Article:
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The importance of taking your Horsemanship to the next level

Horses have subtle and sometimes very obvious ways of telling us, through their behaviour, that things need to change. If we don’t listen to these subtle suggestions from our horse, the horse feels obligated to do something to makes us pay attention.

It’s our job, as horse owners, to continually build our knowledge and skills, so that we can be better for our horses, and stop small things turning into big problems. My first big realisation of this came about, when I was working with a gelding named Maverick who was the first horse I ever started under saddle.

(This is my wife Linda working with Maverick (on the left) at Liberty in 2010)



Considering Maverick was the first horse that I had ever started by myself, things went pretty smoothly for the first month. It was after the first month, that I started to notice a few little things that he was doing, which made me wonder about him. Firstly, I noticed that he was getting less and less enthusiastic about doing our usual routine. I also noticed that he would occasionally pinch his ears as he circled and sometimes as I asked him to canter while riding.

Because I was less educated back then, I dismissed the behaviour and thought it would sort itself out in time. As it turned out his behaviour didn’t get any better, and in fact, it got progressively worse over the next few days until Maverick did something that I couldn’t ignore. During one training session, as I was circling him, I noticed he was coming closer and closer behind me and then on the third lap as he passed close behind me he cow kicked me right in the butt. I was shocked to say the least and in that moment I felt pretty disempowered and at a loss for what to do.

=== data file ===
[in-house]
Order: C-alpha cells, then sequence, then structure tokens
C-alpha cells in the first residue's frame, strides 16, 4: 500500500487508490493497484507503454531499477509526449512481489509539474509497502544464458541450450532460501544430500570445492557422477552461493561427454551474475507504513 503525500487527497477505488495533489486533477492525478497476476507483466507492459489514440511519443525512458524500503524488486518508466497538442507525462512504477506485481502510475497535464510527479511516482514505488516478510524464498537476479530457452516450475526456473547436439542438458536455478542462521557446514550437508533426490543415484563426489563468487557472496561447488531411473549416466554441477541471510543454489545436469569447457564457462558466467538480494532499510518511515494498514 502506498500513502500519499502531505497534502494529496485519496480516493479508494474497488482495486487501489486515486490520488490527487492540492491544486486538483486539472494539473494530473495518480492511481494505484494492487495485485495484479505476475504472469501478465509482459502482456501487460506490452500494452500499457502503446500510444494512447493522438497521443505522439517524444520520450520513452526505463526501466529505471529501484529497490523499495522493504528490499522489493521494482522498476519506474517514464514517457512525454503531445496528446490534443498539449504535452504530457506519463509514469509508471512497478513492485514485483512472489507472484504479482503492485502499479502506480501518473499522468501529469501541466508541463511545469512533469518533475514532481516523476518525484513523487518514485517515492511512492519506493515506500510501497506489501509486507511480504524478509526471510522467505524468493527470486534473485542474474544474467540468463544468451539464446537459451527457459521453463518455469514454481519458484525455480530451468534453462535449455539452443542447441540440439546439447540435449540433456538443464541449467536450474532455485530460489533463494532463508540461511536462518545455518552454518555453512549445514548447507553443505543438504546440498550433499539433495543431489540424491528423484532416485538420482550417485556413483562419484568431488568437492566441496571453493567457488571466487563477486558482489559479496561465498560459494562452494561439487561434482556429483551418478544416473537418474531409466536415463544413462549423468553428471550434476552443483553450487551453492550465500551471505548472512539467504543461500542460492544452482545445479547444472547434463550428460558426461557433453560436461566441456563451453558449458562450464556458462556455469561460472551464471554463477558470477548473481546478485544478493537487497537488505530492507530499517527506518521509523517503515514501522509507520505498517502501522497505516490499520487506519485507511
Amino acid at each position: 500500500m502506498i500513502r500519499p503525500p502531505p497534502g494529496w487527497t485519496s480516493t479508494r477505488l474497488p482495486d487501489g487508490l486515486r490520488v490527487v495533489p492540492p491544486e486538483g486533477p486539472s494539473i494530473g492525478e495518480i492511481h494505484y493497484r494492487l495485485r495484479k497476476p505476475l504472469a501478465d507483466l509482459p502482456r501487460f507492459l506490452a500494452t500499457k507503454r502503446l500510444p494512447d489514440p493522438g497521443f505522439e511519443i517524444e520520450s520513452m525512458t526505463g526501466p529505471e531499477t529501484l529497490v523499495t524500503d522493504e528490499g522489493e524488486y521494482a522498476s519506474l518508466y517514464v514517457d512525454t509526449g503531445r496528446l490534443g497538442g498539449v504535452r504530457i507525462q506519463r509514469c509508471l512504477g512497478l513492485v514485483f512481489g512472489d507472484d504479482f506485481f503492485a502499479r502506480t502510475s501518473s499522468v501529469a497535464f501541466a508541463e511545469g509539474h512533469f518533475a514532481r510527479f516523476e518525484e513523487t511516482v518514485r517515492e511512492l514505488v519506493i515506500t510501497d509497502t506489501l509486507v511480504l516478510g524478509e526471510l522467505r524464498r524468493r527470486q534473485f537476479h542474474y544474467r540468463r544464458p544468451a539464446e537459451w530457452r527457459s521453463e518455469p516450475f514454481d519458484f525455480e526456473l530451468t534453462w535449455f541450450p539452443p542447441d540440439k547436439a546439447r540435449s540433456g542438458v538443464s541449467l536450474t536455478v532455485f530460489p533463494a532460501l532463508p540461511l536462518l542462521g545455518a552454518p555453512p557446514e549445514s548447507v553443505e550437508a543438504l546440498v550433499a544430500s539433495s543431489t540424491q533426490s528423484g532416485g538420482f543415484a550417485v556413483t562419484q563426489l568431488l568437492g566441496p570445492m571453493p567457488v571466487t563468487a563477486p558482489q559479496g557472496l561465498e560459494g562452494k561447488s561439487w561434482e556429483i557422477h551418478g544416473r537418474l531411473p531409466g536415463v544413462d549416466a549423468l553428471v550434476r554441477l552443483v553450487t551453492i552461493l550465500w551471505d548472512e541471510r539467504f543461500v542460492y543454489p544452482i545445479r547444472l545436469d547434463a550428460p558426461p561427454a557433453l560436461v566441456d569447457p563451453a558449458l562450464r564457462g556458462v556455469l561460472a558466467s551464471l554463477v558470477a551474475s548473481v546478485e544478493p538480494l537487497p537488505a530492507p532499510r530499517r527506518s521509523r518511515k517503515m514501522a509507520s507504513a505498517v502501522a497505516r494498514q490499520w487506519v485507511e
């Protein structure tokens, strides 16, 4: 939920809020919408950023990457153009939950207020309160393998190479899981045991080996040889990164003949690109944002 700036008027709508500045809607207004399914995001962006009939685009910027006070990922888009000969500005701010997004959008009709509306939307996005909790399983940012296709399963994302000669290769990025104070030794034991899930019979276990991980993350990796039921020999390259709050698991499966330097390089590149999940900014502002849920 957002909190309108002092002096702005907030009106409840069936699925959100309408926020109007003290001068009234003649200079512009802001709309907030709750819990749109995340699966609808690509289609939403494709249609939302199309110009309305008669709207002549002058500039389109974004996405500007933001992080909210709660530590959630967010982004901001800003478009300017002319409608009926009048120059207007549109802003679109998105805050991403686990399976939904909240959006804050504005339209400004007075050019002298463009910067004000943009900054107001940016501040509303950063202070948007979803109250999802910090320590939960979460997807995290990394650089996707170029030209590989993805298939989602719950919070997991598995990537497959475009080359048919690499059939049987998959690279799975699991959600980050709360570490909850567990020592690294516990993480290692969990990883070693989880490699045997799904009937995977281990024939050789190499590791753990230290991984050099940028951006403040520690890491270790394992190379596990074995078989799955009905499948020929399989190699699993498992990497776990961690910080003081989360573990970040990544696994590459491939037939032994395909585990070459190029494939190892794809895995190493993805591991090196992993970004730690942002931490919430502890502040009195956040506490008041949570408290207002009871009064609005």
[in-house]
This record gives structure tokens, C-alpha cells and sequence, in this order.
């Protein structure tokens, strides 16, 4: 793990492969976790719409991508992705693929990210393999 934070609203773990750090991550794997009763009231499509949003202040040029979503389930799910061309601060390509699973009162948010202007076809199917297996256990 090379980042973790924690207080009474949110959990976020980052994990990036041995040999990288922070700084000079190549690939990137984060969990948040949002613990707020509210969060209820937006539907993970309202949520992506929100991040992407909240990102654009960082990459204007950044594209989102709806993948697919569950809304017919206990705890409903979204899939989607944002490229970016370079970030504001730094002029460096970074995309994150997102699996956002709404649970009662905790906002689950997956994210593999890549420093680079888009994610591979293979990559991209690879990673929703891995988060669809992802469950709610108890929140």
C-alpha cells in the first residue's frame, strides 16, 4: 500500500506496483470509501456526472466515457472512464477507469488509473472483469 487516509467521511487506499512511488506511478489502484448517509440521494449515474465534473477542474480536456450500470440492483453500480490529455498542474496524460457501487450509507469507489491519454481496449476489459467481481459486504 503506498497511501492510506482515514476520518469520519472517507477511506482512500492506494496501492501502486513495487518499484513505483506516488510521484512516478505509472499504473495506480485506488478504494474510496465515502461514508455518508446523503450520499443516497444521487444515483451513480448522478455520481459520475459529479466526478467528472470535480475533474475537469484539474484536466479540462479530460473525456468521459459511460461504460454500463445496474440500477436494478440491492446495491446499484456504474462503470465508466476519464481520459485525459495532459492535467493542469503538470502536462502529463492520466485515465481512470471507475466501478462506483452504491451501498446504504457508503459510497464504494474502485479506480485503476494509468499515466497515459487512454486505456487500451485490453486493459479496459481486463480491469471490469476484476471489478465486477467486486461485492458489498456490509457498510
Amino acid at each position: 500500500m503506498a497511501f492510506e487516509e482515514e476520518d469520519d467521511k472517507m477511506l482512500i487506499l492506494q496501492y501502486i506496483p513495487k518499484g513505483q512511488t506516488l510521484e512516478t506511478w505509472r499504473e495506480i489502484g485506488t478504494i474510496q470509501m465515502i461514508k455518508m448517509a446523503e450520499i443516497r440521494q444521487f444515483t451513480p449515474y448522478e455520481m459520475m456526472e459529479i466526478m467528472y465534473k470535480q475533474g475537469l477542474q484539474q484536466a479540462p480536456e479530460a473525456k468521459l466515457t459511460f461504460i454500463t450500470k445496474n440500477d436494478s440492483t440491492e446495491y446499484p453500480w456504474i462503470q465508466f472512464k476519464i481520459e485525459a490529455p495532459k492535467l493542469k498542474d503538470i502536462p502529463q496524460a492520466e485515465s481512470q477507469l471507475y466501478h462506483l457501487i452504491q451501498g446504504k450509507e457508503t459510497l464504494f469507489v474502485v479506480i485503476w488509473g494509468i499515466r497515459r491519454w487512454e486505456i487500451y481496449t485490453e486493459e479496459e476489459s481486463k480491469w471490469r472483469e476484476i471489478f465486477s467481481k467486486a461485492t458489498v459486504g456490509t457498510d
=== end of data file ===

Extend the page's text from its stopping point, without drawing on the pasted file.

As a result of this experience, I gave my whole approach a lot of thought and it became pretty obvious that Maverick had given me the kick in the butt, that I needed to start challenging him and challenging myself to take it to the next level. I realised that he had been trying to tell me for weeks that he was not happy with my boring training routine and the only way he felt I would pay attention is, if he made it pretty obvious. The kick wasn’t that bad that I had an injury from it, it didn’t even leave a bruise. But it did however have the desired affect.

After getting some help from my mentor, I completely changed my approach to training Maverick, which resulted in his behaviour going away completely. As soon as I challenged myself to become more creative and provocative Mavericks attitude shifted and so did mine. Once I was able to see my own stagnation was the cause of the problem I stepped up and empowered myself by taking my learning to the next level. I still believe, that it was Maverick who trained me to be the horseman that I am today and the valuable lessons which I learned from him are the core of my philosophy with horses to this present day.

Let me help you can take your Horsemanship to the next level by bring your horse to my Intermediate Horsemanship clinic. Have a look at the flyer here.

To book in for the next Intermediate Horsemanship clinic click Book Now

I would love to hear about your experiences with your horses, so please feel free to share them in the comments below!


Here is a blast from the past. These are some photos of Maverick and me way back when I worked and lived at Leconfield in 2004:

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